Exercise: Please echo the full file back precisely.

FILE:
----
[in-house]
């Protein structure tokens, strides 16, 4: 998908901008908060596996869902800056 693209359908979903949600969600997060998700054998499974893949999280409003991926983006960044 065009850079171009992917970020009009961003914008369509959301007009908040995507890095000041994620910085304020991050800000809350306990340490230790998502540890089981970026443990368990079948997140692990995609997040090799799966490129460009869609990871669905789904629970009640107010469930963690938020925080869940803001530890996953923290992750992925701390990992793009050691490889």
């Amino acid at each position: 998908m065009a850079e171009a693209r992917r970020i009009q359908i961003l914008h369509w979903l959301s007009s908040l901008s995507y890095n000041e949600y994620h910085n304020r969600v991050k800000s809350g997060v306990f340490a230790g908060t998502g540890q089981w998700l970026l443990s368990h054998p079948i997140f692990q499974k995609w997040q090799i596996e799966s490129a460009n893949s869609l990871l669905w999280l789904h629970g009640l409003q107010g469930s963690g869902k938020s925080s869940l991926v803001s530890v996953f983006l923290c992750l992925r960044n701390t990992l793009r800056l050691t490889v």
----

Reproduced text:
[in-house]
């Protein structure tokens, strides 16, 4: 998908901008908060596996869902800056 693209359908979903949600969600997060998700054998499974893949999280409003991926983006960044 065009850079171009992917970020009009961003914008369509959301007009908040995507890095000041994620910085304020991050800000809350306990340490230790998502540890089981970026443990368990079948997140692990995609997040090799799966490129460009869609990871669905789904629970009640107010469930963690938020925080869940803001530890996953923290992750992925701390990992793009050691490889």
């Amino acid at each position: 998908m065009a850079e171009a693209r992917r970020i009009q359908i961003l914008h369509w979903l959301s007009s908040l901008s995507y890095n000041e949600y994620h910085n304020r969600v991050k800000s809350g997060v306990f340490a230790g908060t998502g540890q089981w998700l970026l443990s368990h054998p079948i997140f692990q499974k995609w997040q090799i596996e799966s490129a460009n893949s869609l990871l669905w999280l789904h629970g009640l409003q107010g469930s963690g869902k938020s925080s869940l991926v803001s530890v996953f983006l923290c992750l992925r960044n701390t990992l793009r800056l050691t490889v």